Don’t Worry About People Stealing Your Ideas

A Great Idea Is Never Enough

Chester Carlson’s situation wasn’t all that unusual. Consider the case of Ignaz Semmelweis. By instituting hand washing at Vienna General hospital, he nearly eradicated the incidence of childbed fever and saved countless lives. Yet he wasn’t lauded as a hero. He was dismissed as a crank and it took another decade for the germ theory of disease became widely accepted.

The Long Road From Idea To Impact

Another misconception is that innovation is a single event. It never is. In fact, it is a long process of discovery, engineering and transformation and usually takes decades and involves hundreds if not thousands of people.

Why Companies Give Ideas Away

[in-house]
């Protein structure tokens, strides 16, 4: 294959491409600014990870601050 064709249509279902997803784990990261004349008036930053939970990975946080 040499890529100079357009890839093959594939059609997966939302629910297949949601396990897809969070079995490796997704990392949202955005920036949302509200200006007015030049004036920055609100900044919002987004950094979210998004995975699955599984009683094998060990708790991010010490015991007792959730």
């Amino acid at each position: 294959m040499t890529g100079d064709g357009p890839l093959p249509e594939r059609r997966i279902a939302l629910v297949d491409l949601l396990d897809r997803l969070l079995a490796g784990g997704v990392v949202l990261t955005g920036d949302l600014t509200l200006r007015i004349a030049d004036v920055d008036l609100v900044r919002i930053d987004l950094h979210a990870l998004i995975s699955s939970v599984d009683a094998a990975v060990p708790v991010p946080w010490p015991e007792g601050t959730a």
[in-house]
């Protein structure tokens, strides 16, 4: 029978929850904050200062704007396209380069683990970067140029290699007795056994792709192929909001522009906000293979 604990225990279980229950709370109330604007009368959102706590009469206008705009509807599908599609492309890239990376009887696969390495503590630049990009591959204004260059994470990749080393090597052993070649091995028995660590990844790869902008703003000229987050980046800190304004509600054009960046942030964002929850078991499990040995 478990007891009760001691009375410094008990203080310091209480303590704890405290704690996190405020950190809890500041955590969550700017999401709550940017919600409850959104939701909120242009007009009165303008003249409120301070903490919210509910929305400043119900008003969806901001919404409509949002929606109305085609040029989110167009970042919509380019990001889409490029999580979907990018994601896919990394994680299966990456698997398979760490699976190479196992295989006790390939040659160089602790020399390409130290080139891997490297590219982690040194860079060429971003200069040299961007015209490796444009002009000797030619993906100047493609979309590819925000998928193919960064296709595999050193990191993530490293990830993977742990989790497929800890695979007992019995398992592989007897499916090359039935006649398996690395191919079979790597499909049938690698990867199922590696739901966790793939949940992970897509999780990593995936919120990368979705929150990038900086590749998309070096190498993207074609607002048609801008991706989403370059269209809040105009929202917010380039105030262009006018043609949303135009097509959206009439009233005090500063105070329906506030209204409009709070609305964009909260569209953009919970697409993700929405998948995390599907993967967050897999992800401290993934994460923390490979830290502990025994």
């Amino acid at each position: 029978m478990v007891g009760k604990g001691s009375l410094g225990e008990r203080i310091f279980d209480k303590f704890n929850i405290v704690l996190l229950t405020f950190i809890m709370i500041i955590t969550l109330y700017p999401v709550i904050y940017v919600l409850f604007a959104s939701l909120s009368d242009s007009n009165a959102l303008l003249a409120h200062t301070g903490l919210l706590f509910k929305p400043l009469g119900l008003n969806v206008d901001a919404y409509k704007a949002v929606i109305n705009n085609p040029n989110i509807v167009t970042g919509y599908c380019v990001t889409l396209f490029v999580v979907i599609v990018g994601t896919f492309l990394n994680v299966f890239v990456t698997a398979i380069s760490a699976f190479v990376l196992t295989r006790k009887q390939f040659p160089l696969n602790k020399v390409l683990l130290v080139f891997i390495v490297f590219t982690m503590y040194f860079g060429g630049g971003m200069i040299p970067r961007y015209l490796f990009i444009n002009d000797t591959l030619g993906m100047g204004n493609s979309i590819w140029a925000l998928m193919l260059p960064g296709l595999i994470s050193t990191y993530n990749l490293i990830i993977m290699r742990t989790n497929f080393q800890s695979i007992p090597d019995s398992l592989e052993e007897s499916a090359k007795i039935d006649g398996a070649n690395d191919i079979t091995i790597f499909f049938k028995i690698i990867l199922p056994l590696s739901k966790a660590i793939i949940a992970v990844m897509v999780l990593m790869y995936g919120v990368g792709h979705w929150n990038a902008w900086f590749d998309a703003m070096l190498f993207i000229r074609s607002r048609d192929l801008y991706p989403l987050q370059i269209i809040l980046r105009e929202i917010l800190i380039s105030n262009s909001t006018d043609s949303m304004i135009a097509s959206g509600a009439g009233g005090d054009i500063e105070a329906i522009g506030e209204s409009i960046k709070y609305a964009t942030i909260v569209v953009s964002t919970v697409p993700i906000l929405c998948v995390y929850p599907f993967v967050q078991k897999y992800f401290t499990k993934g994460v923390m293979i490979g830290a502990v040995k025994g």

Take a look around and you’ll find that some of the smartest companies are actually giving their ideas away. In 2014, Tesla announced it was open sourcing its patents. More recently, Google announced it was opening up Tensor Flow, its library of machine learning tools. IBM has been donating patents for decades.

Generosity Can Be A Competitive Advantage

In writing my book, Mapping Innovation, I talked to dozens of exceptional innovators, from world class scientists and engineers, to executives at major corporations to entrepreneurs who created something from nothing. I was, to be honest, a bit intimidated, but found that almost all of them were happy to be helpful, generous with their time and interested in my project.

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Greg Satell

Greg Satell

Bestselling Author of Cascades and Mapping Innovation, @HBR Contributor, - Learn more at www.GregSatell.com — note: I use Amazon Affiliate links for books.